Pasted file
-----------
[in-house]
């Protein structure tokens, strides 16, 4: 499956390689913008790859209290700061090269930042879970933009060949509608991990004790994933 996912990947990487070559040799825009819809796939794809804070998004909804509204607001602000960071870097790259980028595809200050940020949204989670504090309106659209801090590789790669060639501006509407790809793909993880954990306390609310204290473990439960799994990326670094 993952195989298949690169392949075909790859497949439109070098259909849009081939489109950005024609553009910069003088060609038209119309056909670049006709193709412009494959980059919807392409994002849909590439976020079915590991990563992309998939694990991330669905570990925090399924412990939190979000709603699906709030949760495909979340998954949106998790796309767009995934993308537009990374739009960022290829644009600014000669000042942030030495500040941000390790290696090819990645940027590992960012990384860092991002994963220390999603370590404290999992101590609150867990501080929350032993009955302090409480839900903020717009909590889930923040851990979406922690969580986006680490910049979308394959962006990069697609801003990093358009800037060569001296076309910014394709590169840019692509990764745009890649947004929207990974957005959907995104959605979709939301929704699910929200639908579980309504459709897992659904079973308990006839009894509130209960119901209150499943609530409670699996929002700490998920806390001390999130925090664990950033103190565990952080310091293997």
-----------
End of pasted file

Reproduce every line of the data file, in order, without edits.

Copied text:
[in-house]
């Protein structure tokens, strides 16, 4: 499956390689913008790859209290700061090269930042879970933009060949509608991990004790994933 996912990947990487070559040799825009819809796939794809804070998004909804509204607001602000960071870097790259980028595809200050940020949204989670504090309106659209801090590789790669060639501006509407790809793909993880954990306390609310204290473990439960799994990326670094 993952195989298949690169392949075909790859497949439109070098259909849009081939489109950005024609553009910069003088060609038209119309056909670049006709193709412009494959980059919807392409994002849909590439976020079915590991990563992309998939694990991330669905570990925090399924412990939190979000709603699906709030949760495909979340998954949106998790796309767009995934993308537009990374739009960022290829644009600014000669000042942030030495500040941000390790290696090819990645940027590992960012990384860092991002994963220390999603370590404290999992101590609150867990501080929350032993009955302090409480839900903020717009909590889930923040851990979406922690969580986006680490910049979308394959962006990069697609801003990093358009800037060569001296076309910014394709590169840019692509990764745009890649947004929207990974957005959907995104959605979709939301929704699910929200639908579980309504459709897992659904079973308990006839009894509130209960119901209150499943609530409670699996929002700490998920806390001390999130925090664990950033103190565990952080310091293997």